Variations of the Earth's surface temperature 1000-2100. The temperature over the period 1000-1900 has been reconstructed from historical data. 20th century values are recorded data and 21st century values are those predicted by the IPPCC scenarios. (Climate Change 2001: Synthesis Report. Summary for Policymakers. IPCC 2001.)

    Web Link - Chap. 4. The Green-House Effect, from Air and The Environment
    Web Link - about IPCC

    The Intergovernmental Panel on Climate Change (IPCC) has been established by WMO and UNEP to assess scientific, technical and socio- economic information relevant for the understanding of climate change, its potential impacts and options for adaptation and mitigation. It is open to all Members of the UN and of WMO.

    Recognizing the problem of potential global climate change, the World Meteorological Organization (WMO) and the United Nations Environment Programme (UNEP) established the Intergovernmental Panel on Climate Change (IPCC) in 1988. It is open to all members of the UN and WMO.

    The role of the IPCC is to assess on a comprehensive, objective, open and transparent basis the scientific, technical and socio-economic information relevant to understanding the scientific basis of risk of human-induced climate change, its potential impacts and options for adaptation and mitigation. The IPCC does not carry out research nor does it monitor climate related data or other relevant parameters. It bases its assessment mainly on peer reviewed and published scientific/technical literature. Its role, organisation, participation and general procedures are laid down in the "Principles Governing IPCC Work"

    Related information:

    Food Security
    In recent years, numerous heat waves have lowered grain harvests in key food-producing countries. In 2002 record-high temperatures and associated drought reduced grain harvests in India, the United Sates and Canada, dropping the world harvest 89 million tons below consumption.

    A rule of thumb emerging among crop ecologists is: a 1 degree Celsius rise in temperature lowers wheat. rice, and corn yields by 10 percent.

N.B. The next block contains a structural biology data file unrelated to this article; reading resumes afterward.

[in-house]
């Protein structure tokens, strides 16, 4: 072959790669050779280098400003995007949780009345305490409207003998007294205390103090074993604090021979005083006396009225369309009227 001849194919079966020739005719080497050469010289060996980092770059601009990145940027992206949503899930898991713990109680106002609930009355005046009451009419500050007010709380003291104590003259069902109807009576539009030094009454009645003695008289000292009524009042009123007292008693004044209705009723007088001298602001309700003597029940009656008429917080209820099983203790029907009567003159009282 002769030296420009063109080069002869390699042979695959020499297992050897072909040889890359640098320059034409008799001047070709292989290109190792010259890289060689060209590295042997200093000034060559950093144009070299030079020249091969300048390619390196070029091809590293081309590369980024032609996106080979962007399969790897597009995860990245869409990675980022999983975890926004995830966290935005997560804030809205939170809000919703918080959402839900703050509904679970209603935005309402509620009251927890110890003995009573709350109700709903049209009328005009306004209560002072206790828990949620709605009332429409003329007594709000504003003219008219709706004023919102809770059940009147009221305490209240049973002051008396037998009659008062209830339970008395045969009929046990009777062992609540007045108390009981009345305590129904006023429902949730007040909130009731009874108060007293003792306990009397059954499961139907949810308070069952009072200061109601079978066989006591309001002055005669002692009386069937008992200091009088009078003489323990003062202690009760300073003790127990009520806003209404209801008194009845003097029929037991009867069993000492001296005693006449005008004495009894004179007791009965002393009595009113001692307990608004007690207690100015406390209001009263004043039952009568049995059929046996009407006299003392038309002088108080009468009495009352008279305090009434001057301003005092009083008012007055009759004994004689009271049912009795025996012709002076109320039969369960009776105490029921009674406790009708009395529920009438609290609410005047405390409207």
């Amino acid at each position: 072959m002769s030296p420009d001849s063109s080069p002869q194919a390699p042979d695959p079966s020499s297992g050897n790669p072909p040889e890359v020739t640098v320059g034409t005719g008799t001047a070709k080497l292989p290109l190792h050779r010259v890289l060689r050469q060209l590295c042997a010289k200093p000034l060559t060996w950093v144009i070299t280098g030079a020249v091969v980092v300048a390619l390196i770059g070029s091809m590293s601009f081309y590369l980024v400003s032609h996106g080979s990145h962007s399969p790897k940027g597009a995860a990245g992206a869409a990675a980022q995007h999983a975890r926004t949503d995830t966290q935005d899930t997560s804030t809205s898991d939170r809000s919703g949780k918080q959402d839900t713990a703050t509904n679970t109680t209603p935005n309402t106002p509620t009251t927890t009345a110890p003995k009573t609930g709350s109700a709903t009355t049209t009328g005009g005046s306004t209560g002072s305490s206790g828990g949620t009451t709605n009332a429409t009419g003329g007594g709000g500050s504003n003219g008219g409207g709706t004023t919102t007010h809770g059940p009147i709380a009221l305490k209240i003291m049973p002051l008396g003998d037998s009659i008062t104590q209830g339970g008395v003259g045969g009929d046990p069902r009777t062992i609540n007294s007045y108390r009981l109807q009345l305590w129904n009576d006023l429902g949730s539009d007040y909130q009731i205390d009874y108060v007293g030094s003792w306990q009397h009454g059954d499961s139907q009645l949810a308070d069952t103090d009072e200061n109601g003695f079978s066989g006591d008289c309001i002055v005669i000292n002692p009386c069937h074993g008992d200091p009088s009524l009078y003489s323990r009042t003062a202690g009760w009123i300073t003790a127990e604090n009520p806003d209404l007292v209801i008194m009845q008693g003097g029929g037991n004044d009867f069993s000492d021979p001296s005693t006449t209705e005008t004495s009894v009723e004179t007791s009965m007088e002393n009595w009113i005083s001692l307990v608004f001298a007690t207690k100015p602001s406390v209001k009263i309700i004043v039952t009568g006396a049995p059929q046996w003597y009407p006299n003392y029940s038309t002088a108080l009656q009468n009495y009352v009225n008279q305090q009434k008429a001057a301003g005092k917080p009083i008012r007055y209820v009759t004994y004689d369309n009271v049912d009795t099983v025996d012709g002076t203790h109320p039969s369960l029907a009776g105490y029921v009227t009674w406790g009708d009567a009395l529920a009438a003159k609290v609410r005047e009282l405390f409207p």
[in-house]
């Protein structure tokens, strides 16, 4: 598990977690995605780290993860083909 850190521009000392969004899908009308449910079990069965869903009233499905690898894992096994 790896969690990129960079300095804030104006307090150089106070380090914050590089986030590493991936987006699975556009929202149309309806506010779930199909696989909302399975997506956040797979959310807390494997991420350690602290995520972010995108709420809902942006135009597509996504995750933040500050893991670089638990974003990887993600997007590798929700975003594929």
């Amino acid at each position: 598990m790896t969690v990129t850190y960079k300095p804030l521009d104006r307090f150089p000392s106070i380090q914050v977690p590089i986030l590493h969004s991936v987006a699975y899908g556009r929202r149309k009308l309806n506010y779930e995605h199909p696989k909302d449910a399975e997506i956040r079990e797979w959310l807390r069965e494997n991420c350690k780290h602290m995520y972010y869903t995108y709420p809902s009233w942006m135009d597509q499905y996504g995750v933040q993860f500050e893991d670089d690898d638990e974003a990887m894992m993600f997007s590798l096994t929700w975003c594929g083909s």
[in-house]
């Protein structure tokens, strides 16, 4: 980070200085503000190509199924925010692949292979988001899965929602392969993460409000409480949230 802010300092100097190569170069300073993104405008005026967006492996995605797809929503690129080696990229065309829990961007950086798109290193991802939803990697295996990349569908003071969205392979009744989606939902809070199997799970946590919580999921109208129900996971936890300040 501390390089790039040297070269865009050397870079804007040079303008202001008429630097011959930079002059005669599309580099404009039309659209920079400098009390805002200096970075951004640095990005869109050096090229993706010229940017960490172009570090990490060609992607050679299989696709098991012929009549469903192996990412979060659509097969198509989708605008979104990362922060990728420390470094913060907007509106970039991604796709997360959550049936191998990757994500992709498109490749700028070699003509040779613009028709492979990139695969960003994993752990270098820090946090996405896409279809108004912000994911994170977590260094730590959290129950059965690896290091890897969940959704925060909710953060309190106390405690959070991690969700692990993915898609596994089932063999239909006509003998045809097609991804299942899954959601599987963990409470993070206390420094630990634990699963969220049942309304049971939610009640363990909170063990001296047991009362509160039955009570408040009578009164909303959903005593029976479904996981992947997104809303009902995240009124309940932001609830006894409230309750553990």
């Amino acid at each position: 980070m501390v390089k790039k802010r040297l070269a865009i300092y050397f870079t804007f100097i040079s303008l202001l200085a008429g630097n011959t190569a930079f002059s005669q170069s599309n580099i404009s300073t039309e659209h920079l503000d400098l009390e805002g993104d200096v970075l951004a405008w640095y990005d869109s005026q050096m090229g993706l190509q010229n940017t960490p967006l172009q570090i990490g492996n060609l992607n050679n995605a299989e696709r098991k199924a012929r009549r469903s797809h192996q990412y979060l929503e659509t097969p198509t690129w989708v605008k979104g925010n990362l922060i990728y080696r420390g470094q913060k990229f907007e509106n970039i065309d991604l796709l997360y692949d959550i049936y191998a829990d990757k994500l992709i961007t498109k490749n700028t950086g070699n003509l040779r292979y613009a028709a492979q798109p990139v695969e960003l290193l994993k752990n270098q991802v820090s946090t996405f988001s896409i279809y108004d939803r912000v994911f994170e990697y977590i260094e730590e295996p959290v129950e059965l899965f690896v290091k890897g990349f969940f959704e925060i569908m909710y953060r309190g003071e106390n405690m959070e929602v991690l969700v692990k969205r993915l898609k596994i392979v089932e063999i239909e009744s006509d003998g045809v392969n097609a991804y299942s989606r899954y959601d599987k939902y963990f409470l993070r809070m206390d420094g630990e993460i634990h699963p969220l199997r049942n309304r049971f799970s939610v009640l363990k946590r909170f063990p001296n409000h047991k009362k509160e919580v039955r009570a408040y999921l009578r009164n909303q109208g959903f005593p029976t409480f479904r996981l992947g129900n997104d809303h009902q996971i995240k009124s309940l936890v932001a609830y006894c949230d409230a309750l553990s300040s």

Temperature is projected to rise as much as 5 degrees Celsius in this century. This increase will be greater over land than over water. One of the higher projections is for the interior of North America.

    Increasing temperature has a dramatic effect on fresh water supply and on the amount water available for crop irrigation. It is predicted that rising temperatures will continue to shrink harvests and will eventually drive up food prices.

    The cause of increased carbon dioxide concentration and the resulting temperature rise comes from two primary sources: automobile emissions and coal burning power plants. The challenge now is how to rapidly implement alternatives.

    For electric power generation there are many proven but less widely used options including wind power, tidal power, hydro electricity, solar energy, geothermal energy and nuclear energy. All of these are in use. As we know, there is strong and growing interest in rapidly expanding (in 3 to 10 year time frames) the use of wind power, solar power, tidal power and nuclear power.

    For transportation there are fewer proven options. Hybrid systems for vehicles and mass transit are the only proven alternates at this time. However, the use of these alternatives could produce huge changes. If the United States "fleet" of automobiles were to be converted over ten years to hybrid system vehicles - such as the Toyota Prius, the Honda Civic and others coming to market soon, U.S. gasoline consumption would be cut by 50% - and likewise, harmful emissions cut by 50%.

    Climate change due to CO2 emissions is a fact. How and when its negative effects may be corrected is not known. The quote cited below from the National Academy of Sciences says in part "...the earth's climate system behaves more like a "switch" than a "dial". That is, climate appears to jump abruptly from one relatively stable state to another relatively stable state, much as a light switch responds only after being pushed for some distance, and then it goes all at once..." This represents a frightening prospect but perhaps also represents an opportunity to reverse the situation through quick, encompassing and remedial actions.

    Sources and Resources

    World Watch Institute - Research Library
        Web Link - Energy:Climate Change
    Earth Policy Institute
        Web Link - Outgrowing the Earth
    National Academy of Sciences
        Web Link - Discovery Engine - Reports on Climate

    Frontiers of Science: Global Climate Change
    Abrupt Climate Change Inferred from Thermally-fractionated Gases in Polar Ice
    Jeff Severinghaus
    Scripps Institution of Oceanography